Lawyers for Wynn Resorts Ltd. and Kazuo Okada, the director whose 20 percent stake in the casino operator was redeemed by Wynn, won’t be in court tomorrow for a hearing on Okada’s request for documents.
The hearing was postponed until March 8 at the request of the lawyers, Mary Ann Price, a spokeswoman for the Nevada state court in Las Vegas, said today in a telephone interview. Price couldn’t immediately say which side had asked for the delay.
Clark County, Nevada, District Court Judge Elizabeth Gonzalez on Feb. 9 declined to rule on Okada’s request for a court order that, as a director, he was entitled to inspect the company’s books and records. The judge had ordered lawyers for Wynn and Okada to return to court tomorrow so she could decide whether Okada’s request was “reasonable.”
Okada, a billionaire who through his Tokyo-based Universal Entertainment Corp. held the largest single stake in Wynn, sued last month, claiming the company hadn’t provided information he requested about a HK$1 billion ($135 million) pledge to the University of Macau, the use of $30 million he invested in 2002, and an amended stockholders agreement.
Las Vegas-based Wynn, which is run by Stephen Wynn, on Feb. 19 said it redeemed Okada’s 24 million shares for $1.9 billion and asked him to resign as director, saying he was “unsuitable.” An investigation had found that Okada appeared to have paid $110,000 to gaming regulators in the Philippines in violation of U.S. anti-corruption laws, Wynn said.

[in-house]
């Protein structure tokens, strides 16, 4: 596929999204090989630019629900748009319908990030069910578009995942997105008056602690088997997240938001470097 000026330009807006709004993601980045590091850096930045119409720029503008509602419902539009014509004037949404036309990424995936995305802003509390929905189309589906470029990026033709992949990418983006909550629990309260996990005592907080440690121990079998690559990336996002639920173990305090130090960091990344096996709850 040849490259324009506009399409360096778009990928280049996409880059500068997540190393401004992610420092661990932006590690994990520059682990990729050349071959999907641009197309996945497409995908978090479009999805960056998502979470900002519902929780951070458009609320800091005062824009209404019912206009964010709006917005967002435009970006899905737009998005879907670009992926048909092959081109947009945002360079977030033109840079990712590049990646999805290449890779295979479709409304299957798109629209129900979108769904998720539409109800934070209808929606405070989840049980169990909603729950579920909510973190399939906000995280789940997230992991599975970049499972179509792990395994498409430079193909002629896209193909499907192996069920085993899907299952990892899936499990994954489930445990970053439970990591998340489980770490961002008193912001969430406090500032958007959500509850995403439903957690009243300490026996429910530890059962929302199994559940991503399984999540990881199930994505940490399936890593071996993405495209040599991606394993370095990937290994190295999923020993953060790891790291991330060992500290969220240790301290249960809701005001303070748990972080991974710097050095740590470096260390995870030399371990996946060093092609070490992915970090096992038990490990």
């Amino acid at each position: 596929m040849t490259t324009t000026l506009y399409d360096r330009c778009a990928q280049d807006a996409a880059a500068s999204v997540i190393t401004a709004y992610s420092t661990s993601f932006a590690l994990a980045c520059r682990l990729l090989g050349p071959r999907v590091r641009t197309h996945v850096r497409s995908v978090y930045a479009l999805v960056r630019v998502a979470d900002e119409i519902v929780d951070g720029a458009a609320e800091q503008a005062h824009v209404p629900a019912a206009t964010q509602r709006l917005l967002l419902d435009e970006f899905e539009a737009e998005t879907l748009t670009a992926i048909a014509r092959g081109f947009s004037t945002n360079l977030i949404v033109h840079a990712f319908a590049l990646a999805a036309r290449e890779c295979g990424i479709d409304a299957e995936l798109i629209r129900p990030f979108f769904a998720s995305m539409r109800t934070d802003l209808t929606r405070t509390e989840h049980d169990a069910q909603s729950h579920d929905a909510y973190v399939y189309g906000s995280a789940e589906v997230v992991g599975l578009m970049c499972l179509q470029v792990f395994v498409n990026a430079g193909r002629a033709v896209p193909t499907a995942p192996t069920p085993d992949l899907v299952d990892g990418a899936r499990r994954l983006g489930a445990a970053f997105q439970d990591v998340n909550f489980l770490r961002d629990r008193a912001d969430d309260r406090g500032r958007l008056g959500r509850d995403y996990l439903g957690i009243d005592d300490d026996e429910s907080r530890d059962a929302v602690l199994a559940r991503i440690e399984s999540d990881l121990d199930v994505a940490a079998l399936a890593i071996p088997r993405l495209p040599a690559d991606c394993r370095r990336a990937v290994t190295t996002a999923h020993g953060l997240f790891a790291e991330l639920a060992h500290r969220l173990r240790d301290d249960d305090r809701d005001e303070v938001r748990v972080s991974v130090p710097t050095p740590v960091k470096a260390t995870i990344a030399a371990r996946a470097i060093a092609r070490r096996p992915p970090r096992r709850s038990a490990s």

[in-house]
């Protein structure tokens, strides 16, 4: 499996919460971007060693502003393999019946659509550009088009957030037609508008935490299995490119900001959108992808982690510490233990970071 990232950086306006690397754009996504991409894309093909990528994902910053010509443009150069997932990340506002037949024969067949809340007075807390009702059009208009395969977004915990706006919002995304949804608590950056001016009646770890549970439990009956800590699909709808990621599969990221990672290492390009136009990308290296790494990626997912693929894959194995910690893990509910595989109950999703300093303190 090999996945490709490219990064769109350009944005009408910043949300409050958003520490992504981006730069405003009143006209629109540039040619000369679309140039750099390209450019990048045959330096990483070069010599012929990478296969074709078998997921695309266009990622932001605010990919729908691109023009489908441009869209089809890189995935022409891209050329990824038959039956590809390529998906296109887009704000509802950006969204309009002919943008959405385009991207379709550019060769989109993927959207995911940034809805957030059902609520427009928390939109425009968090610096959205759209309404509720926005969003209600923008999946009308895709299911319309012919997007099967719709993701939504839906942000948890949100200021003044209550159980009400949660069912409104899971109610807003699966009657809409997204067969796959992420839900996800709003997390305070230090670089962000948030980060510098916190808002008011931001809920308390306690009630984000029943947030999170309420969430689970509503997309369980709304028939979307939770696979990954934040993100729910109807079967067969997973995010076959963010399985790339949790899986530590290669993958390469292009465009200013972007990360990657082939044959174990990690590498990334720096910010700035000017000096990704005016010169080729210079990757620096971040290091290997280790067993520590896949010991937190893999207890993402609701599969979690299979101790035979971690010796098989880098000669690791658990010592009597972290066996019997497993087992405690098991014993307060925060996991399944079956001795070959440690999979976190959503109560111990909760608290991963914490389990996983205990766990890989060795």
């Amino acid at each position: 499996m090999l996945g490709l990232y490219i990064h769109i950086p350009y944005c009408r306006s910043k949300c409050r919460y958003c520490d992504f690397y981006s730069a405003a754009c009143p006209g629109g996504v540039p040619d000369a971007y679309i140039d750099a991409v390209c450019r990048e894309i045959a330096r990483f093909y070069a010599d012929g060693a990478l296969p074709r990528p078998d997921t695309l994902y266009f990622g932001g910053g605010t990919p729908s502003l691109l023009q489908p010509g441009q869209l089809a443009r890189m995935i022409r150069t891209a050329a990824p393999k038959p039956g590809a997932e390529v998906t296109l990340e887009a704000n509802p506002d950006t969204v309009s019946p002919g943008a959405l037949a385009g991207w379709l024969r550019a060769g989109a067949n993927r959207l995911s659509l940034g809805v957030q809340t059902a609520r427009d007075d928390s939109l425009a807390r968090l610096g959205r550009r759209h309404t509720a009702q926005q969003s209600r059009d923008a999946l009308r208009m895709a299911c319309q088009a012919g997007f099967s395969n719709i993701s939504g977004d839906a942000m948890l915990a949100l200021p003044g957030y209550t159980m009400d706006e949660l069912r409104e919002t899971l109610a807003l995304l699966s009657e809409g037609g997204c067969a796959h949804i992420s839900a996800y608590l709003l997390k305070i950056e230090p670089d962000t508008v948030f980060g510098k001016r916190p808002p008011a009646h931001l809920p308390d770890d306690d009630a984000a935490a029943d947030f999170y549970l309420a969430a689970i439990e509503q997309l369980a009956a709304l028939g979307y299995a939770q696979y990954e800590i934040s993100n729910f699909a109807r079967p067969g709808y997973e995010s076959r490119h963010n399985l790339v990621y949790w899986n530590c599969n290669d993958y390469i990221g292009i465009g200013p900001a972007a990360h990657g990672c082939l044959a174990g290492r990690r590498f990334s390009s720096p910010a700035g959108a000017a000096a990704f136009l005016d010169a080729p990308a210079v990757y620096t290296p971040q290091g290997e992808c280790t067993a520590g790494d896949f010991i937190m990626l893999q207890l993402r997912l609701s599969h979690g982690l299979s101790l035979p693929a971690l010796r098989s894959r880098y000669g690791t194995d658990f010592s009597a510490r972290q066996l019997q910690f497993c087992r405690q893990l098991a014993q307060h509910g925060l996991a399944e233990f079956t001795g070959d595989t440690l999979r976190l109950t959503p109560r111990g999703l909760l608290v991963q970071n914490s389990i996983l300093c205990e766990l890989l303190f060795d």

In a separate lawsuit filed Feb. 19, Wynn alleges that Okada is developing two casinos and three hotels in Manila and that he seeks to lure “high-limit, VIP gamblers” from China in direct competition with Wynn’s casino in Macau. Construction on the Manila Bay casino resort started Jan. 26, Wynn said in its complaint.
Okada’s interest in seeking access to Wynn’s books and records was an attempt to divert attention away from his own misconduct in the Philippines, Wynn said in the complaint.
Universal said in a Feb. 19 statement that Wynn’s redemption of the shares because of the Philippines project was “outrageous.” The company said it will take all legal steps necessary to protect its investment.
Okada said in his Jan. 11 petition for a ruling to inspect Wynn’s books and records that he objected to the May 2011 pledge to the University of Macau Development Foundation. The $135 million pledge appeared to be unprecedented in the university’s history and there had been no discussion whether the gift was appropriate use of corporate funds, according to the petition.
Wynn said Feb. 13 that the U.S. Securities and Exchange Commission, following Okada’s lawsuit, had asked the company to preserve information related to the University of Macau donation “in connection with an informal inquiry.”
Charles Sipkins, a spokesman for Wynn, and Universal Entertainment spokesman Nobuyuki Horiuchi declined to comment on the postponement.
The case is Okada v. Wynn Resorts, A-12-654522, Clark County, Nevada, District Court (Las Vegas.)